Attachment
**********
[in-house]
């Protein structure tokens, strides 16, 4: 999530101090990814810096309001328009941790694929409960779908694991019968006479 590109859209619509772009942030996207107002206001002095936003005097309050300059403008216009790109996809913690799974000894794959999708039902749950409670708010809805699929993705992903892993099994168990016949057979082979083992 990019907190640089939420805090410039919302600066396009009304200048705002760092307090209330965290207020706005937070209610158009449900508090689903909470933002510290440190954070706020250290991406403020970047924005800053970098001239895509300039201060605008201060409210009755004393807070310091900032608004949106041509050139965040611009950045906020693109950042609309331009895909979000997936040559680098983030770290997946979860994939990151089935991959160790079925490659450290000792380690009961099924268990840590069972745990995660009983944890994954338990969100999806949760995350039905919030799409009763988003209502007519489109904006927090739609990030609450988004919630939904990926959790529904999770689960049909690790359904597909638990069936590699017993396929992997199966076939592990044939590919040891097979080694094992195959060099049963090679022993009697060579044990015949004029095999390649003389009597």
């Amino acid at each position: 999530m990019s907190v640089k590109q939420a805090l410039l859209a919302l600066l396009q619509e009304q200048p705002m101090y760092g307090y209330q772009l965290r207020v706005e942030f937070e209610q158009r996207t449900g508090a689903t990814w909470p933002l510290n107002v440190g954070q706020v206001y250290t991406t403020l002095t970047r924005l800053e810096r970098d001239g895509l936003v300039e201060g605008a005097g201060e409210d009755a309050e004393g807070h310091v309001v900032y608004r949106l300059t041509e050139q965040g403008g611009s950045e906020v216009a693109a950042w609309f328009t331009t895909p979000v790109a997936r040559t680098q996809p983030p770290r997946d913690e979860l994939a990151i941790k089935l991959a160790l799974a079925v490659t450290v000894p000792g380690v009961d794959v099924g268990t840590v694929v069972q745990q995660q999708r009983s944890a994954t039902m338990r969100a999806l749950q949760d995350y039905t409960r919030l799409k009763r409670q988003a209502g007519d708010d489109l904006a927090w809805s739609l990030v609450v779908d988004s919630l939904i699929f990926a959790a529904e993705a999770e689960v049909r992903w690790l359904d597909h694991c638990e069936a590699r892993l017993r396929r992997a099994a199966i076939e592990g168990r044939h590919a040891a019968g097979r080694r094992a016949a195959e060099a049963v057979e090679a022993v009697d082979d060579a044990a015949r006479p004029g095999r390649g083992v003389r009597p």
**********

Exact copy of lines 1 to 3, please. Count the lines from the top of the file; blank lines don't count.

[in-house]
């Protein structure tokens, strides 16, 4: 999530101090990814810096309001328009941790694929409960779908694991019968006479 590109859209619509772009942030996207107002206001002095936003005097309050300059403008216009790109996809913690799974000894794959999708039902749950409670708010809805699929993705992903892993099994168990016949057979082979083992 990019907190640089939420805090410039919302600066396009009304200048705002760092307090209330965290207020706005937070209610158009449900508090689903909470933002510290440190954070706020250290991406403020970047924005800053970098001239895509300039201060605008201060409210009755004393807070310091900032608004949106041509050139965040611009950045906020693109950042609309331009895909979000997936040559680098983030770290997946979860994939990151089935991959160790079925490659450290000792380690009961099924268990840590069972745990995660009983944890994954338990969100999806949760995350039905919030799409009763988003209502007519489109904006927090739609990030609450988004919630939904990926959790529904999770689960049909690790359904597909638990069936590699017993396929992997199966076939592990044939590919040891097979080694094992195959060099049963090679022993009697060579044990015949004029095999390649003389009597």
């Amino acid at each position: 999530m990019s907190v640089k590109q939420a805090l410039l859209a919302l600066l396009q619509e009304q200048p705002m101090y760092g307090y209330q772009l965290r207020v706005e942030f937070e209610q158009r996207t449900g508090a689903t990814w909470p933002l510290n107002v440190g954070q706020v206001y250290t991406t403020l002095t970047r924005l800053e810096r970098d001239g895509l936003v300039e201060g605008a005097g201060e409210d009755a309050e004393g807070h310091v309001v900032y608004r949106l300059t041509e050139q965040g403008g611009s950045e906020v216009a693109a950042w609309f328009t331009t895909p979000v790109a997936r040559t680098q996809p983030p770290r997946d913690e979860l994939a990151i941790k089935l991959a160790l799974a079925v490659t450290v000894p000792g380690v009961d794959v099924g268990t840590v694929v069972q745990q995660q999708r009983s944890a994954t039902m338990r969100a999806l749950q949760d995350y039905t409960r919030l799409k009763r409670q988003a209502g007519d708010d489109l904006a927090w809805s739609l990030v609450v779908d988004s919630l939904i699929f990926a959790a529904e993705a999770e689960v049909r992903w690790l359904d597909h694991c638990e069936a590699r892993l017993r396929r992997a099994a199966i076939e592990g168990r044939h590919a040891a019968g097979r080694r094992a016949a195959e060099a049963v057979e090679a022993v009697d082979d060579a044990a015949r006479p004029g095999r390649g083992v003389r009597p």